Navy Intel Chief Calls Loss of His Security Clearance 'Insulting'
SAN DIEGO -- The admiral in charge of the Navy's information warfare community has a message for the public: He is not a threat to U.S. national security and never has been.
Vice Adm. Ted "Twig" Branch spoke out Wednesday for the first time since The Washington Post reported last month that he has been without any security clearance since November 2013, telling Military.com the implication that he represented a threat was outrageous.
"The shortest version of the story is, it's frustrating in the extreme," Branch said. "Probably the most important point is, I am not a danger to national security, nor have I ever been, nor will I ever be, and the idea that I would be is insulting."
Branch, whose official title is deputy chief of naval operations for information warfare and director of naval intelligence, had his clearance pulled after his name was mentioned in a far-ranging investigation into the infamous "Fat Leonard" bribery and corruption scandal.
Branch and Navy Director of Intelligence Operations Rear Adm. Bruce Loveless were both investigated for possible connections to Glenn Defense Marine Asia, a Singapore-based contractor that allegedly bribed Navy officials in exchange for lucrative contracts. Three other admirals were censured last July and forced into early retirement.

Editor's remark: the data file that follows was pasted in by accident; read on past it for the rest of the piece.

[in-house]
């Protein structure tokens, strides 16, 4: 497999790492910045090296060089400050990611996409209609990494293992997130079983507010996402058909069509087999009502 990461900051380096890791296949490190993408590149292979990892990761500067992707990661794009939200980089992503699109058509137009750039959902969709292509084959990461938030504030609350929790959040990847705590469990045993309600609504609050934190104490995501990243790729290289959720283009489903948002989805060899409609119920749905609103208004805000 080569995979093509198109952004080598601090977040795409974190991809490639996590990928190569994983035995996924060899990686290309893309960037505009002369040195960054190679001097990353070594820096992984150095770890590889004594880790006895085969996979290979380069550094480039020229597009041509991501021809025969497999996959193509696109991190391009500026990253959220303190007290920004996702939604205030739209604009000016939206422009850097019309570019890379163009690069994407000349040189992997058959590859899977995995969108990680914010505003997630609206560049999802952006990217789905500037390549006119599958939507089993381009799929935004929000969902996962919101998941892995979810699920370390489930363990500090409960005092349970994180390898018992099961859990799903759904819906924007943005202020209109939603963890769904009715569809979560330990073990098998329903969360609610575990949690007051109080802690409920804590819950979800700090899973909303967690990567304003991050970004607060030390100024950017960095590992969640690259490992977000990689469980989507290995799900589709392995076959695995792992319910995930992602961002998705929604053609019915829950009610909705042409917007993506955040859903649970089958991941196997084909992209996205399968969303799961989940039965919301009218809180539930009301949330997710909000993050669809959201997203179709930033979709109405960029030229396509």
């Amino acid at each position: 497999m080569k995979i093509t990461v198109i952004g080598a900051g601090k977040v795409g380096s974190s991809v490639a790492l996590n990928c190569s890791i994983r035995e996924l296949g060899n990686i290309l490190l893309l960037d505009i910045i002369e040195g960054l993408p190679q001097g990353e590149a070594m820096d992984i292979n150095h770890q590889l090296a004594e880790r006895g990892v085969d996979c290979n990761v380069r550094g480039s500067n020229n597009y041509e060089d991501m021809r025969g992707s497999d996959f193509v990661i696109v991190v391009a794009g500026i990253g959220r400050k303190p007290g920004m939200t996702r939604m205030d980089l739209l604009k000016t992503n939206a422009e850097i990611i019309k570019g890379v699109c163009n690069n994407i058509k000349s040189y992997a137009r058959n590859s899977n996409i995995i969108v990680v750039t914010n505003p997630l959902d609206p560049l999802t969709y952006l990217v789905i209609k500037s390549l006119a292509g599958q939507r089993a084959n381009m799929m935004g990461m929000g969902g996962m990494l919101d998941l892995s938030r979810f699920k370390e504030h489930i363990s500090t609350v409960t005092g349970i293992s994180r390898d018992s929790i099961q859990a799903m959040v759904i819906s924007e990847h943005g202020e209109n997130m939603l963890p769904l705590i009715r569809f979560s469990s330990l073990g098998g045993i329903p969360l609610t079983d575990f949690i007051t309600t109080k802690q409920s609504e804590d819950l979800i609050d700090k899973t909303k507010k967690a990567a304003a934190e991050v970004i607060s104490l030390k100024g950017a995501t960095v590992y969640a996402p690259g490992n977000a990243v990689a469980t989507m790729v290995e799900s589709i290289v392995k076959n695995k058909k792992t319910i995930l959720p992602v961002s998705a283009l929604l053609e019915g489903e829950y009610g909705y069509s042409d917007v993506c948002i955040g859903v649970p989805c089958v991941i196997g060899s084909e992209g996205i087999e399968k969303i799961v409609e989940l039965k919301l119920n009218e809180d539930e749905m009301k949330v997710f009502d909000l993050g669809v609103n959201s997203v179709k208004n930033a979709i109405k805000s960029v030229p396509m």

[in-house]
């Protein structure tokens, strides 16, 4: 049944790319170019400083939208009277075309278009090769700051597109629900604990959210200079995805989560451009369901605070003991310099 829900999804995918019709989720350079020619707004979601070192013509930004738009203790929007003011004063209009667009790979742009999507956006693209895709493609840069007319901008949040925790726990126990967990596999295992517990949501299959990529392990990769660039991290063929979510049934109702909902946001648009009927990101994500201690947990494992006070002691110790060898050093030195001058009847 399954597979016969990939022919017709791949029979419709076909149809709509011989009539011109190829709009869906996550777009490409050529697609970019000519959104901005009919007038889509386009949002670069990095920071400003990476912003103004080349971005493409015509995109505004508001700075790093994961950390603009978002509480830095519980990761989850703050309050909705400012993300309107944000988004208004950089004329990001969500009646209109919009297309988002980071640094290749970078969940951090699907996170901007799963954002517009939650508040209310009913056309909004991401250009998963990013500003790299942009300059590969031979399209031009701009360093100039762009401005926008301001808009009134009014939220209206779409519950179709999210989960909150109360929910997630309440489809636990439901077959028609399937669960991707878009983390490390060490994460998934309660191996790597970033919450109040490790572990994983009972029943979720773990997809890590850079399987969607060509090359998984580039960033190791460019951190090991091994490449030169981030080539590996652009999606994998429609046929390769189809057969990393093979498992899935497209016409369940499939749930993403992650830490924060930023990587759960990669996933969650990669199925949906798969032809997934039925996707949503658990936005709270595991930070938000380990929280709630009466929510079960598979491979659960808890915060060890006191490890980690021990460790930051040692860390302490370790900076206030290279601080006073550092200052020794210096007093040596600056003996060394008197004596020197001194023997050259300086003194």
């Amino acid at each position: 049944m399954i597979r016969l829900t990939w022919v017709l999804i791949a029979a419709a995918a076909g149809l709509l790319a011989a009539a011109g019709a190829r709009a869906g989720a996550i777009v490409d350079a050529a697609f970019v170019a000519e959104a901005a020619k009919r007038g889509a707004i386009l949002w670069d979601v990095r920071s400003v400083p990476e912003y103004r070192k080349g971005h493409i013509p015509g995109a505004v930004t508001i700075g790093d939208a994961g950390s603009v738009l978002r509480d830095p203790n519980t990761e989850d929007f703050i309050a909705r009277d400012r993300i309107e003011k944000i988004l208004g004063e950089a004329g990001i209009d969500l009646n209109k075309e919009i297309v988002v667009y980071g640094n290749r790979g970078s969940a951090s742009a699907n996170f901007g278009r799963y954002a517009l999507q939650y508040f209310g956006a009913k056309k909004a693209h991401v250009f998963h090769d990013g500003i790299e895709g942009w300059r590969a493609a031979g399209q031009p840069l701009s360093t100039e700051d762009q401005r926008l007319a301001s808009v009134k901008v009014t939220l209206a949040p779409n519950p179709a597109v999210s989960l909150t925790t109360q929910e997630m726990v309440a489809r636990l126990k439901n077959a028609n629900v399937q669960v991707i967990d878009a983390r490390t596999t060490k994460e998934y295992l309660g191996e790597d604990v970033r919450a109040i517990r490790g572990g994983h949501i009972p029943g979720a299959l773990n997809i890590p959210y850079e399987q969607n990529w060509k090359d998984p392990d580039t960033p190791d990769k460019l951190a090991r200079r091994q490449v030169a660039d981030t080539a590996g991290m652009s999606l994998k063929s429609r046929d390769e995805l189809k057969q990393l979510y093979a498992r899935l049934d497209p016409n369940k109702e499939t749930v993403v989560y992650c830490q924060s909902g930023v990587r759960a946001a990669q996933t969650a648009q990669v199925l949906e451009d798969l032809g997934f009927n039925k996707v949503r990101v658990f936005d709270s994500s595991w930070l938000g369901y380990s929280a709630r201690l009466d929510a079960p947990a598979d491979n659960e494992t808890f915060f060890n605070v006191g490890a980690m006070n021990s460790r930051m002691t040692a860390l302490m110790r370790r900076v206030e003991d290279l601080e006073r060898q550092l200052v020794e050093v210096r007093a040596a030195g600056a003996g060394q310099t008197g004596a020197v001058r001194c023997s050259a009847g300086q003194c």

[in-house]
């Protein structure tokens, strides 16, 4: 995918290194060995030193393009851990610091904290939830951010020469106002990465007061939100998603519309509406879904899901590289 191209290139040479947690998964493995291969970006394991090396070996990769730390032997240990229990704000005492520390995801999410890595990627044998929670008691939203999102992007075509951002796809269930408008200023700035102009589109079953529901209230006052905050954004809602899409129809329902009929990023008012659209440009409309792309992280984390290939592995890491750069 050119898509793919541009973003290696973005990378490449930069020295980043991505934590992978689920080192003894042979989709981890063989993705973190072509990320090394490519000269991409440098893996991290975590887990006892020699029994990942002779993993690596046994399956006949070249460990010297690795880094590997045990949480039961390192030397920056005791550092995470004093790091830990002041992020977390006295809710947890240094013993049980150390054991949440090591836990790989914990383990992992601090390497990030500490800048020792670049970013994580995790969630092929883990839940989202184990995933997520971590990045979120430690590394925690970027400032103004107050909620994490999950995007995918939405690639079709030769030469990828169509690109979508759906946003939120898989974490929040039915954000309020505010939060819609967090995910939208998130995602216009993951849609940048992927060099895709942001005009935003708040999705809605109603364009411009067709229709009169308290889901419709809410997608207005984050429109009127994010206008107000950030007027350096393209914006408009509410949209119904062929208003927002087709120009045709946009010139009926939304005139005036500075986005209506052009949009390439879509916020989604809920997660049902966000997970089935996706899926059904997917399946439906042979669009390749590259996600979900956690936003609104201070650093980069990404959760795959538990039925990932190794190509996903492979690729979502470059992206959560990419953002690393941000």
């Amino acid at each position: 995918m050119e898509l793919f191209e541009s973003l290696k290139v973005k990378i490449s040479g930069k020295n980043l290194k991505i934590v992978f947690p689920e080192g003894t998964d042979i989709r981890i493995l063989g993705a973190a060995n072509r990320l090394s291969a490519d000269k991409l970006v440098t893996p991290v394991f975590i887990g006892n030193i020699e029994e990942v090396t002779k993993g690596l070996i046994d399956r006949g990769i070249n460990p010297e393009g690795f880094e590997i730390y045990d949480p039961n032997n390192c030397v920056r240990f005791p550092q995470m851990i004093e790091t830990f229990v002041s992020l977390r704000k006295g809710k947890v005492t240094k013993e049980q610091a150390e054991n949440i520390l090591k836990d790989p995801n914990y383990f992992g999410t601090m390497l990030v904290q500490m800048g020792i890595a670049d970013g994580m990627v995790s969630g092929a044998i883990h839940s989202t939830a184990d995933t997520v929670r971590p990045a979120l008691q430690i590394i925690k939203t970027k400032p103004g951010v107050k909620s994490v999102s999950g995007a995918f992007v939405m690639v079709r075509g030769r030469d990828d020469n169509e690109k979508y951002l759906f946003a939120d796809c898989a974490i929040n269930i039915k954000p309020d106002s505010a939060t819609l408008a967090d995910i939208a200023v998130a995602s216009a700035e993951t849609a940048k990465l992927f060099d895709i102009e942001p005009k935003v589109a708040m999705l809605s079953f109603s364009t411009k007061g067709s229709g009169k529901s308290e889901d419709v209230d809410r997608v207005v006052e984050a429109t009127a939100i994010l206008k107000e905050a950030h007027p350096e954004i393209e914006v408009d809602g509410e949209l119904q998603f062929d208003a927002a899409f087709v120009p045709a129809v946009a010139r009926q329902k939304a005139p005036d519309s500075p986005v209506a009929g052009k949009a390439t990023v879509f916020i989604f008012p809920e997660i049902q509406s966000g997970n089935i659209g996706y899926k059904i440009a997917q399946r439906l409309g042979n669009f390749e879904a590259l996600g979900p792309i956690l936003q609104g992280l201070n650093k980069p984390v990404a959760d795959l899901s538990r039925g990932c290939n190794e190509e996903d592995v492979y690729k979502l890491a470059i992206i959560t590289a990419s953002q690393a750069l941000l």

Speaking at the AFCEA West conference in San Diego, Branch noted that he wears multiple hats, serving as the Navy's chief information officer, information warfare community leader, director of cyber security and director of Navy intelligence.
"In that last one, I haven't had a lot of work in the last two years from a practical day-to-day standpoint. Organizationally, I still have input there," he said. "I have two [Senior Executive Service] Level 3 deputies that run that on a day to day basis. And we have [the Office of Naval Intelligence]."
Ultimately, Branch said, Naval intelligence was not suffering due to his lack of clearance.
"Naval intelligence is OK. The whole situation is less than optimal and frustrating, but we are where we are," he said. "And we will persevere. And I will lead in this capacity until somebody tells me to go home."
That call may come before long.
Rear Adm. Elizabeth Train was nominated to replace Branch as director of naval intelligence on Sept. 17, 2015. Pressed about the irregular situation by Sen. Joni Ernst, a Republican from Iowa, during a Senate Armed Services Committee hearing earlier this month, Navy Secretary Ray Mabus avoided defending Branch, saying he was as frustrated as Ernst was about "this particular individual."
Mabus said, "There have been, there is an investigation ongoing, we have no information one way or the other as to whether anything improper happened, but because of the sensitive place that he occupied, I felt that I had to withdraw [Branch's] access to classified information until the investigation was finished."
He added, "The investigation has drug on and on and on, and we are in the process of putting up another officer to take that person's place."
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